The phenomenal growth in private schooling in SA

Written by Ciaran Ryan. Posted in Journalism

The best example of which is Curro. From Moneyweb.

Curro's blend of schools, ranging from low-end township to top-end private markets, is working out well – contributing to a 19% increase in revenue. Picture: Supplied

Curro’s blend of schools, ranging from low-end township to top-end private markets, is working out well – contributing to a 19% increase in revenue. Picture: Supplied

Curro just released its interim results for the half year to June 2019 and the figures tell a story of a company that has prospered at the expense of an overburdened public education system.

Read: Curro to invest R223m in four new campuses

Not all public schools are terrible. Several rank among the best in terms of matric pass rates, and the better resourced public schools are able to match the academic achievements of the private sector. But Curro and other independent schools are clearly filling a gaping hole left by an overstretched and under-resourced public sector.

Figures from South African Market Insights show there are just short of 2 000 independent schools in SA with slightly more than 400 000 students. Put another way, about 8% of schools in SA are independent, accommodating 3% of the student population. The public sector has about 23 800 schools with 12.5 million students. This means the public sector is carrying a huge burden, with nearly three times as many students per teacher as in the private sector.

Read: Coding in SA schools: what needs to happen to make it work

Since 2014, Curro has grown its number of campuses from 31 to 68 and schools from 79 to 164. It has more than doubled the number of students to 57 173 over the same period, a compound growth rate of 16% a year. Not all of this growth has been from the building of new schools. It has embarked on a programme of acquiring existing schools, which can be bought at a fraction of their replacement value, and applying its proven formula of ‘add water and mix’ to get these schools to the desired rate of profitability.

Curro has ventured into poorer ‘township’ markets and appears to be making a success of this.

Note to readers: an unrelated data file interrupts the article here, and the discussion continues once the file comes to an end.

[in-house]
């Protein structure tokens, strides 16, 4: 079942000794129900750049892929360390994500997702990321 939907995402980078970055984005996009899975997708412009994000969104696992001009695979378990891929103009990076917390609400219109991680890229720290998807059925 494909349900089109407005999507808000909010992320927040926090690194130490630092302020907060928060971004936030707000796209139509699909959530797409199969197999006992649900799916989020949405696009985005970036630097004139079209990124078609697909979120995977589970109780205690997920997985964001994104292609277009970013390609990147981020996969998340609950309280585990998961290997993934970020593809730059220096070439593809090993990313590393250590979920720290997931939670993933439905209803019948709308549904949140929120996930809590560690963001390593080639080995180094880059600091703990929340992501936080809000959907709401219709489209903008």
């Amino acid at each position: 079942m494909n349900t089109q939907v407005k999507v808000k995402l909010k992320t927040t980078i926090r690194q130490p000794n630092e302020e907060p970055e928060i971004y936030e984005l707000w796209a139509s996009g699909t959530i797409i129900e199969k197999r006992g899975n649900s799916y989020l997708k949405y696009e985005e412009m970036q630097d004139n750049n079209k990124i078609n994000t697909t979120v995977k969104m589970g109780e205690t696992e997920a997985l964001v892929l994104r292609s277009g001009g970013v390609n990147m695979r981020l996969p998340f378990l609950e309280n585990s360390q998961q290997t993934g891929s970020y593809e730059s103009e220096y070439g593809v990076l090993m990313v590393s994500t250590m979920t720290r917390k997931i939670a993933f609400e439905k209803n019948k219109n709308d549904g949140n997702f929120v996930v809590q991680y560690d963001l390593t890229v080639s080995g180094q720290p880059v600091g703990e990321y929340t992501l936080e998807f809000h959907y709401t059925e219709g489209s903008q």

Its mix of schools caters for budgets from R1 900 a student per month to R10 000 a month at the top end. That is still well short of the nearly R300 000 a year you would pay to put your child through one of the top boarding schools, such as Hilton or Michaelhouse. Businesstech put together a useful series of tables to show what kind of value these top schools offer in terms of academic achievements.

Read: Curro to build more private schools in townships

One way to retain students within the Curro ecosystem up to Grade 12 is to build extra capacity in existing schools to accommodate increased student numbers at the higher grade levels. Student fall-out rates are also contained by making it financially softer on the parents and by placing students who relocate to other parts of the country in a different Curro school. The success of this strategy is evident in the drop in school leavers (excluding those who finish school at Grade 12) from 21.4% to 18% over the year to December 2018.

Investing in learner retention

Speaking yesterday at the half year results presentation, Curro CEO Andries Greyling said rather than lose students whose parents had run into financial difficulty, softer financial plans are being put in place to improve student retention. This has resulted in bad debts as a percentage of revenue increasing from 0.6% to 0.8% since 2016, but the group has been able to recover 80% of bad debts within five months of year end. Some 60% of bad debts written off are eventually recovered.

One concern is the sharp rise in debt since 2015: to R3.5 billion in 2019 from about R1.5 billion in 2015. Greyling says the group’s generous earnings margin and robust cash flows are comfortably able to service this debt. The cash flow statement shows a near doubling in finance costs to R109 million over the last six months, but this is easily covered by cash generated from operations, and the group intends maintaining an interest cover rate of about three times.

“If we look at the growth in interest, it is high, but would we do it again – yes,” said Greyling.

“The growth in our Ebitda [earning before interest, taxes, depreciation and amortisation] will easily cover this [higher interest expense].”

It was important to increase capex in schools to increase capacity at the higher grades and improve student retention through the school life cycle, added Greyling. The real earnings benefit will come as student numbers increase at the higher grades. Having expended the necessary capex to build capacity, Curro will then be able to grow revenue by building up its student numbers at the higher grades without significant increases in operating costs.

The key numbers are:

  • Group Ebitda increased by 21% from R342 million to R415 million
  • Schools’ Ebitda increased by 20% from R409 million to R491 million
  • Headline earnings per share increased by 44% from 34.8 cents to 50 cents
  • Learner numbers are up by an above-average 13% from 50 691 to 57 173
  • Revenue increased 19% to R1.48 billion
  • Operating expenses increased 19% to R1 billion.

Going forward, the group expects to build just five new schools in 2020 and increase its focus on building capacity at its existing schools.

Ciaran Ryan

The Writer's Room is a curated by Ciaran Ryan, who has written on South African affairs for Sunday Times, Mail & Guardian, Financial Mail, Finweek, Noseweek, The Daily Telegraph, Forbes, USA Today, Acts Online and Lewrockwell.com, among others. In between he manages a gold mining operation in Ghana, and previously worked in Congo. Most of his time is spent in the lovely city of Joburg.